Huawei’s Chief Financial Officer Meng Wanzhou’s extradition hearing is starting today in Vancouver, Canada. It is anticipated to last four days and set to focus on the issue of “double criminality”.
Lawyers for Huawei's chief financial officer contend she should not be held in Canada nor extradited in line with the countries’ extradition treaty, since alleged violations of US-imposed sanctions on Iran do not amount to crimes in Canada.
“Basically, the argument she’s making — that it’s not criminal in Canada — is in the sense that the United States doesn't have jurisdiction to police the world,” Dr. Gary Botting, Vancouver barrister and Canadian extradition law expert is quoted by Yahoo Finance as saying.
“The defence team is saying that the sanctions against Iran that are imposed, somewhat arbitrarily by the United States, have no standing outside of the United States, and no application beyond citizens of the United States."
Huawei’s Chief Financial Officer could be discharged if the Canadian judge hearing the case finds that the prosecution has failed to meet the requirement to show “double criminality”.
However, given the Canadian courts’ recent interpretation of “double criminality”, Botting says the Supreme Court of Canada has “made it clear” that a mere “element of criminality” would suffice to substantiate the requirement.
“That’s very far reaching, but basically that is the position that Canada has taken the last five to 10 years of extradition cases. When they have a situation like this, it’s always the lowest common denominator,” he said, adding:
“It used to be that you had to import the entire situation into Canada, and say, ‘Under these circumstances, would this be criminal?’”
Amid the imminent possibility of the Huawei Chief Financial Officer’s extradition to the United States, China's Foreign Ministry has implored the Canadian authorities to “correct their mistake” and release Meng, Reuters reported, citing the ministry's spokesperson.
The tech giant's top executive officer and daughter of Huawei founder Ren Zhengfei has been under house arrest in Vancouver since December 2018.
Meng, 47, was detained on a provisional warrant from the US Justice Department during a stopover en route to Mexico City. Washington has been seeking her extradition to stand trial in the US for 13 criminal counts of alleged conspiracy, fraud, and obstruction.
The charges stem from her position on the board of Skycom, a subsidiary of Huawei that the US government alleges the tech giant used to circumvent trade sanctions slapped on Iran.
The prosecution alleges that Meng lied about the relationship between the two entities to an HSBC executive, thus putting US banks at risk.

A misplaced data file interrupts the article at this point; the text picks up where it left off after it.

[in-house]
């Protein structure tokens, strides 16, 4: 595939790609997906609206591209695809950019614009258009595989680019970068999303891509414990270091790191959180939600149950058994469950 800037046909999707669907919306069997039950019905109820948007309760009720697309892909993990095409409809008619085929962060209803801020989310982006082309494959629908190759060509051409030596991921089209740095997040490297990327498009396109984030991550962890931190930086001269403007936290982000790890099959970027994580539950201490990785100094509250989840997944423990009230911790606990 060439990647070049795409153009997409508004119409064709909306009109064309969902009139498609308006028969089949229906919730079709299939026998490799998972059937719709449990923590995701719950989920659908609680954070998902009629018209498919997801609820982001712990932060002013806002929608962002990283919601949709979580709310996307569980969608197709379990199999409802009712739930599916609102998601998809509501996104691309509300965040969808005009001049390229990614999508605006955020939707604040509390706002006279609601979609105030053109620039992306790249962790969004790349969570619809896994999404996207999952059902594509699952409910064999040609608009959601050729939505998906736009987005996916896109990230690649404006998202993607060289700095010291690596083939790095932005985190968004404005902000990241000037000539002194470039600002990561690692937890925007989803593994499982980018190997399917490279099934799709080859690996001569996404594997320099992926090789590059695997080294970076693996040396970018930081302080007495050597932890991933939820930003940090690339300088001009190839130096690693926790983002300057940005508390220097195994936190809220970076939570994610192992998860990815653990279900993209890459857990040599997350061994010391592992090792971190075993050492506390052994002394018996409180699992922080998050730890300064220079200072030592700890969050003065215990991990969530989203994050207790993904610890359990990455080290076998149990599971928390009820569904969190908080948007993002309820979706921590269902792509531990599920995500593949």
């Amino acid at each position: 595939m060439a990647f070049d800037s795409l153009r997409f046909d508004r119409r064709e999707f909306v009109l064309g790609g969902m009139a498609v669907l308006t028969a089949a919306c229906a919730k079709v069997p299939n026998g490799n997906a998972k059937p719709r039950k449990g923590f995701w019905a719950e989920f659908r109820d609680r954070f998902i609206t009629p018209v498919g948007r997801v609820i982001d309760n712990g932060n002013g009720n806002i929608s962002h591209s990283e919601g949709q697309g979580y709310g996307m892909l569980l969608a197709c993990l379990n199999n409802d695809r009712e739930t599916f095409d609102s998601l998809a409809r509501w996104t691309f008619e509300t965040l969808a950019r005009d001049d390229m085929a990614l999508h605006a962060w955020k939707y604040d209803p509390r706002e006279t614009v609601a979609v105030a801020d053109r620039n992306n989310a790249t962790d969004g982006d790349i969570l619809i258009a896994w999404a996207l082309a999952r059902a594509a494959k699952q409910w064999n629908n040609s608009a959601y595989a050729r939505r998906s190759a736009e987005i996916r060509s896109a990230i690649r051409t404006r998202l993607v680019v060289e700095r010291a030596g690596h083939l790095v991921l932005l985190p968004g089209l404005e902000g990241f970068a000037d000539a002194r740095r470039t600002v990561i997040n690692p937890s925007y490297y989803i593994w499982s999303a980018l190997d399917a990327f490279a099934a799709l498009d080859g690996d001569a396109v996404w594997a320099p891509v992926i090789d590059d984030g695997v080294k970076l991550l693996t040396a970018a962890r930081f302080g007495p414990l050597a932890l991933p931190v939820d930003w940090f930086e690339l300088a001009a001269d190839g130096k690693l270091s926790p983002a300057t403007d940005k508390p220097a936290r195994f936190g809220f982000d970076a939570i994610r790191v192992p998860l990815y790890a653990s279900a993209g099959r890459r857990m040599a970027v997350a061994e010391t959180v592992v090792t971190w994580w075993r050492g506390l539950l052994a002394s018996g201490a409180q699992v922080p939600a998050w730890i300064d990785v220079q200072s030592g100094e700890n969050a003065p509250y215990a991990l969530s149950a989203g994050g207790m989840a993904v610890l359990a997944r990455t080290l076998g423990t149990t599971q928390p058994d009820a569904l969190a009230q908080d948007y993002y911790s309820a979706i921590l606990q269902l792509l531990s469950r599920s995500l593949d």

Meng and Huawei have denied all allegations.
Despite her house arrest in Vancouver, Meng, who is required to wear an ankle bracelet and respect an 11 p.m. curfew, remains Huawei’s CFO, involved with daily operations, according to a company spokesperson.
Meng’s legal struggle starts in the wake of recent moves by Washington looking to de-escalate tensions with Beijing, as last week US President Donald Trump and Chinese Vice Premier Liu He signed a “Phase 1” trade agreement.
China committed under the trade agreement to grant greater protection to US intellectual property, not devalue the yuan to its advantage and purchase US goods worth hundreds of billions of dollars.
The US Blacklisting of Huawei
Huawei found itself in Washington’s cross-hairs last year amid the escalating trade war with China, when the White House accused the world’s No. 1 supplier of telecom equipment and No. 2 phone manufacturer of allegedly presenting a national security risk.
The US insisted Huawei could help the Chinese government spy on other countries and companies who use its devices.
Beijing and Huawei have rejected the allegations.
Nevertheless, in 2019 the Commerce Department placed the tech giant on its Entity List, barring US companies from selling components to the Chinese corporation, though it has since offered some exemptions.
Donald Trump’s administration has also led a global push to shut Huawei out from the ongoing roll-out of fifth-generation networks, with some US allies, such as Japan and Australia, agreeing to ban its use.
Other countries, like Germany and the UK, are yet to make a final decision on Huawei, and are facing heightened pressure from the US. Earlier, Washington warned Boris Johnson’s government that granting Huawei technology access to the UK’s 5G networks would jeopardise intelligence sharing between the Five Eyes security alliance, which comprises the United Kingdom, Australia, Canada, New Zealand, and the US.